“Avatar” and its progeny are expected to have a significant impact on the motion picture industry. IMAX’s 3-D movie versions have demonstrated the audience appetite for 3-D. Movies that are produced in native 3-D, with the narrative and other elements developed for that format, will be the next giant leap in movie technology.

Labor:

The Screen Actors’ Guild (SAG) is the only creative guild that has not reached an agreement with the television and movie production community. To compound matters, internal disputes within SAG, particularly as expressed in a recent election for Guild board members, have been quite prominent in recent news reports.

Comments on this topic have been the most heavily reported in the news media since the conference, often in a much harsher light than viewed by this observer. Whether Chernin’s comments were of the “iron fist in a velvet glove” variety or simply that the news media likes a good fight, was not clear.

In any event, the producers are in quite a strong position, with the solid backing of the business community. Furthermore, the creative community has, in general, made an uneasy peace with the future uncertainty, at least for now, and is probably unwilling to have the last participants – SAG – benefit from their efforts at reaching a entente with the producers – much as drivers don’t appreciate someone who tries to take a shortcut to the exit by bypassing the cars that have been patiently waiting their turn in the exit lane.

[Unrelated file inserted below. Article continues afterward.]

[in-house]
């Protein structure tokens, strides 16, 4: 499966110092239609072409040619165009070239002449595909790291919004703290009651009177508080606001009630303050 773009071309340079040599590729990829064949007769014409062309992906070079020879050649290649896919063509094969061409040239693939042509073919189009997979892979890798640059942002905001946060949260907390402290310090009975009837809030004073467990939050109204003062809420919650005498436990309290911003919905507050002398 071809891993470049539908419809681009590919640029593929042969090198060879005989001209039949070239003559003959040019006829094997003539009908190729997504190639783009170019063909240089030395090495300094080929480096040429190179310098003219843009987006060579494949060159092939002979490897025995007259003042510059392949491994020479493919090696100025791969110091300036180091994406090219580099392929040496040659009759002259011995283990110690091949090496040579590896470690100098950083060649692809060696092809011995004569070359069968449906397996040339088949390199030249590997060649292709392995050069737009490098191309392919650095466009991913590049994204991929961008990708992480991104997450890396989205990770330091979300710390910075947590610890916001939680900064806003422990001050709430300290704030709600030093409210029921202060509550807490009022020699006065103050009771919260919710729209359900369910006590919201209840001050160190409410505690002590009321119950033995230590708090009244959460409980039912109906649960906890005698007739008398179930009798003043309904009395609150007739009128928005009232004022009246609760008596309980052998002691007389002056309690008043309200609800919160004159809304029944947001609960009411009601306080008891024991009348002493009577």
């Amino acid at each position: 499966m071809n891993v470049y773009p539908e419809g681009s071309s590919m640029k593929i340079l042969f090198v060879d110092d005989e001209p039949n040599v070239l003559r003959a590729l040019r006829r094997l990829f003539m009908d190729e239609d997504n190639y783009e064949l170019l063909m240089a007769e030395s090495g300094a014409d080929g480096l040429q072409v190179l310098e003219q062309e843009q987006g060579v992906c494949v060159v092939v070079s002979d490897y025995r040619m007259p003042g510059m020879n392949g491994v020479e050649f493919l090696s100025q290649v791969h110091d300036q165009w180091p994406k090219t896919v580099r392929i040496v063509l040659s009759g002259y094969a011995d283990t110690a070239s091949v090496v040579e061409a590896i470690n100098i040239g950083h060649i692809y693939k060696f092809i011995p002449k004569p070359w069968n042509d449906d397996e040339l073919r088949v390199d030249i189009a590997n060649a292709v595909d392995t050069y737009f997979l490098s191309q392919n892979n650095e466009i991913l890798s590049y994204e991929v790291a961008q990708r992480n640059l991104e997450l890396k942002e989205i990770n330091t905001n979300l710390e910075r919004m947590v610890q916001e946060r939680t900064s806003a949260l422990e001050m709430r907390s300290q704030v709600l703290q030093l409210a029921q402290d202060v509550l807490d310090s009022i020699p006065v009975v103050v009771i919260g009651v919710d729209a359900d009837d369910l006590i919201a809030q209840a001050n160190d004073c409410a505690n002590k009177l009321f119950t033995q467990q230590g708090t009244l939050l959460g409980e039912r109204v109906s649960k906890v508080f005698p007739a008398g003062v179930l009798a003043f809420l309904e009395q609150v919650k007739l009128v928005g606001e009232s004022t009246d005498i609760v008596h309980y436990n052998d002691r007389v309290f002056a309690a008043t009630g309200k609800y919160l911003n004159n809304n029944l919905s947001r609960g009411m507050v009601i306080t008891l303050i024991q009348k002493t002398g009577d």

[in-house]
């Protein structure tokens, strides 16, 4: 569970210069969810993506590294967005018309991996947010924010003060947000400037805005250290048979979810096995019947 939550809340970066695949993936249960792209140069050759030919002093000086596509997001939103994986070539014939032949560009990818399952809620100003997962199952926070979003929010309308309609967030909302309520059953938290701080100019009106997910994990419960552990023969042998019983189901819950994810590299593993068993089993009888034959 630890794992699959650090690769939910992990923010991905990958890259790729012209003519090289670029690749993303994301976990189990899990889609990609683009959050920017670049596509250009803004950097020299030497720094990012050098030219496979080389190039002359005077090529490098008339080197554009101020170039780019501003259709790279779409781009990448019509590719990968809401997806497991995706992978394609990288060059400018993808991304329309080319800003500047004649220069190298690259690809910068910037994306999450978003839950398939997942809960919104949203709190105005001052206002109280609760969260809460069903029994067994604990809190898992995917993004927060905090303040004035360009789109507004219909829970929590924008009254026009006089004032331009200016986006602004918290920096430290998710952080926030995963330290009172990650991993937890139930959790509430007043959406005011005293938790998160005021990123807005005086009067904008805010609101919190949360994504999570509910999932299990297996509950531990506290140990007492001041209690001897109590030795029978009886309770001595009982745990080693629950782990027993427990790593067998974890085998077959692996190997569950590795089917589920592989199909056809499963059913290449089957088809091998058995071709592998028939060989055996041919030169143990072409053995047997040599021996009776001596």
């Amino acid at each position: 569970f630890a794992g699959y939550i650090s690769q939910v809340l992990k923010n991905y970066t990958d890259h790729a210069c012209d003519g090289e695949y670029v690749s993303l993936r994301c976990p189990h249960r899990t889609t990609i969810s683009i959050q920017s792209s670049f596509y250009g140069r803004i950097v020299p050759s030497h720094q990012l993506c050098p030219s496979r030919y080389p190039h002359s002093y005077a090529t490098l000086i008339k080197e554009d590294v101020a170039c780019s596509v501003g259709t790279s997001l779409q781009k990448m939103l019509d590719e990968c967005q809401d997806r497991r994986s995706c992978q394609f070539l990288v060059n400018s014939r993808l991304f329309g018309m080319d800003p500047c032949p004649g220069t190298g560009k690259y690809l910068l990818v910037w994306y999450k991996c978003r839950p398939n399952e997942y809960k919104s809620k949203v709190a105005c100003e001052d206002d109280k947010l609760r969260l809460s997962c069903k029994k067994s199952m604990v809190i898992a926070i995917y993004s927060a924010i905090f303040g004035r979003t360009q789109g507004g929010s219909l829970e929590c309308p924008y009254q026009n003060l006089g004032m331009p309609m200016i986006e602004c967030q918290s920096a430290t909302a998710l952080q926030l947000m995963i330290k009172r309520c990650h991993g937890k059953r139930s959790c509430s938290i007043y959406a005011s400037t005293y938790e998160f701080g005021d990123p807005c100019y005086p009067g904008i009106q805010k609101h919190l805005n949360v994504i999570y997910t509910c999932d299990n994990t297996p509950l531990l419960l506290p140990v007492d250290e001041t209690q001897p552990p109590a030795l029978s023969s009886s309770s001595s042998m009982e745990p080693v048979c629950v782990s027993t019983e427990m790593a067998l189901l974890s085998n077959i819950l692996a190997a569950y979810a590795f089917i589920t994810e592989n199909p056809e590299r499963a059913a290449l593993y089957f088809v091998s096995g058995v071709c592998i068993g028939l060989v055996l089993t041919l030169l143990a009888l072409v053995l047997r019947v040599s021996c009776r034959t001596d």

Digital:

MySpace has been key to News Corp.’s efforts in the digital arena, although not in the way that observers had expected. The conventional wisdom at the time of the MySpace purchase by News Corp. was that it would become “Fox-ified.” The true value of MySpace has been, however, to provide News Corp. a window into consumer needs and behavior in the online world.

In a world in which consumers have infinite choices for entertainment, media companies must provide vehicles that allow consumers to exercise that choice, rather than trying to restrict it, but in a profitable way.

Entertainment media is different from music, which has been devastated by the shift to digital distribution and is struggling to find a new business model. One of the underlying problems in the music business model is that it was predicated on the sale of entire albums, even when consumers only wanted to purchase certain songs – a restriction of consumer choice. Given the opportunity – legally or illegally – to obtain only the songs desired, consumers did so – record companies’ business model notwithstanding. Fortunately for movies, people tend to consume the entire product, not merely portions. Technological issues, such as bandwidth needs for bit-heavy video vs. audio and the length of movies vs. music, have prevented piracy from being as much of a problem for movie producers as it has been for the record companies, at least so far.